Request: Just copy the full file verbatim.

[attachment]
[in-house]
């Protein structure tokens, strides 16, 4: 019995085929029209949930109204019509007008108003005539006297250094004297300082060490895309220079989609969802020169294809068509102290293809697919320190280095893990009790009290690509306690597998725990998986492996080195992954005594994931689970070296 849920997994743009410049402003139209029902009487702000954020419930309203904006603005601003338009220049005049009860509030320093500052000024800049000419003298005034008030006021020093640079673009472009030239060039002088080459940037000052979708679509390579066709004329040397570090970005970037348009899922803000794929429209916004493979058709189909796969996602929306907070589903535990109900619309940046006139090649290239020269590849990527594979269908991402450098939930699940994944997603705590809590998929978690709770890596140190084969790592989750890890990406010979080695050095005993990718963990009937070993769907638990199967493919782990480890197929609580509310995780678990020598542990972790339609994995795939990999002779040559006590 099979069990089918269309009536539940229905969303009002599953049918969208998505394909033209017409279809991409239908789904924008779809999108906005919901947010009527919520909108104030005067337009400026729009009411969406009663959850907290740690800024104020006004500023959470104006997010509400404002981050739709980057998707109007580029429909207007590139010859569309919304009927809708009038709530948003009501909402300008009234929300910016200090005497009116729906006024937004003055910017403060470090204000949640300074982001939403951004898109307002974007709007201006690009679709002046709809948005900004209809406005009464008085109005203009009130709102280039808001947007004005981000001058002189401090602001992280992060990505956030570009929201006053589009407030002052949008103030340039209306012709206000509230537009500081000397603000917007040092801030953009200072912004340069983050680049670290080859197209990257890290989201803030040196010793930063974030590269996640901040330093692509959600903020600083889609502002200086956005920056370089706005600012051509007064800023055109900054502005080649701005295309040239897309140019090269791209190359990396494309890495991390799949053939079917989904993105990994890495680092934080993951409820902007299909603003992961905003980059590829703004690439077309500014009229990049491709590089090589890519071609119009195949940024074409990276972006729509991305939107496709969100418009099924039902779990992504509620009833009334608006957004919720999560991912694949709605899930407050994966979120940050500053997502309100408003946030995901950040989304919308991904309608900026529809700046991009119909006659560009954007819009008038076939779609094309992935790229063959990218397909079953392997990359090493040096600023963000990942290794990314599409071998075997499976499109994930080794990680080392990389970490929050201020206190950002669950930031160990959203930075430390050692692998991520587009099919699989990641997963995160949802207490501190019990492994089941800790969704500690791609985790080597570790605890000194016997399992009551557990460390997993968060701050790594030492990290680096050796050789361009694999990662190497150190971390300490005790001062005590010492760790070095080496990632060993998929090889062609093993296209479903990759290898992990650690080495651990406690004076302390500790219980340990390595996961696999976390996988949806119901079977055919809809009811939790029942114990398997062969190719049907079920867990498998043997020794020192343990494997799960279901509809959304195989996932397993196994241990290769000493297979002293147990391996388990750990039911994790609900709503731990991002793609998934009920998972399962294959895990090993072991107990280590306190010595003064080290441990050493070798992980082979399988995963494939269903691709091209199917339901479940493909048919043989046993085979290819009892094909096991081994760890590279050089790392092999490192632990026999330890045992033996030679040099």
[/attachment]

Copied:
[in-house]
């Protein structure tokens, strides 16, 4: 019995085929029209949930109204019509007008108003005539006297250094004297300082060490895309220079989609969802020169294809068509102290293809697919320190280095893990009790009290690509306690597998725990998986492996080195992954005594994931689970070296 849920997994743009410049402003139209029902009487702000954020419930309203904006603005601003338009220049005049009860509030320093500052000024800049000419003298005034008030006021020093640079673009472009030239060039002088080459940037000052979708679509390579066709004329040397570090970005970037348009899922803000794929429209916004493979058709189909796969996602929306907070589903535990109900619309940046006139090649290239020269590849990527594979269908991402450098939930699940994944997603705590809590998929978690709770890596140190084969790592989750890890990406010979080695050095005993990718963990009937070993769907638990199967493919782990480890197929609580509310995780678990020598542990972790339609994995795939990999002779040559006590 099979069990089918269309009536539940229905969303009002599953049918969208998505394909033209017409279809991409239908789904924008779809999108906005919901947010009527919520909108104030005067337009400026729009009411969406009663959850907290740690800024104020006004500023959470104006997010509400404002981050739709980057998707109007580029429909207007590139010859569309919304009927809708009038709530948003009501909402300008009234929300910016200090005497009116729906006024937004003055910017403060470090204000949640300074982001939403951004898109307002974007709007201006690009679709002046709809948005900004209809406005009464008085109005203009009130709102280039808001947007004005981000001058002189401090602001992280992060990505956030570009929201006053589009407030002052949008103030340039209306012709206000509230537009500081000397603000917007040092801030953009200072912004340069983050680049670290080859197209990257890290989201803030040196010793930063974030590269996640901040330093692509959600903020600083889609502002200086956005920056370089706005600012051509007064800023055109900054502005080649701005295309040239897309140019090269791209190359990396494309890495991390799949053939079917989904993105990994890495680092934080993951409820902007299909603003992961905003980059590829703004690439077309500014009229990049491709590089090589890519071609119009195949940024074409990276972006729509991305939107496709969100418009099924039902779990992504509620009833009334608006957004919720999560991912694949709605899930407050994966979120940050500053997502309100408003946030995901950040989304919308991904309608900026529809700046991009119909006659560009954007819009008038076939779609094309992935790229063959990218397909079953392997990359090493040096600023963000990942290794990314599409071998075997499976499109994930080794990680080392990389970490929050201020206190950002669950930031160990959203930075430390050692692998991520587009099919699989990641997963995160949802207490501190019990492994089941800790969704500690791609985790080597570790605890000194016997399992009551557990460390997993968060701050790594030492990290680096050796050789361009694999990662190497150190971390300490005790001062005590010492760790070095080496990632060993998929090889062609093993296209479903990759290898992990650690080495651990406690004076302390500790219980340990390595996961696999976390996988949806119901079977055919809809009811939790029942114990398997062969190719049907079920867990498998043997020794020192343990494997799960279901509809959304195989996932397993196994241990290769000493297979002293147990391996388990750990039911994790609900709503731990991002793609998934009920998972399962294959895990090993072991107990280590306190010595003064080290441990050493070798992980082979399988995963494939269903691709091209199917339901479940493909048919043989046993085979290819009892094909096991081994760890590279050089790392092999490192632990026999330890045992033996030679040099």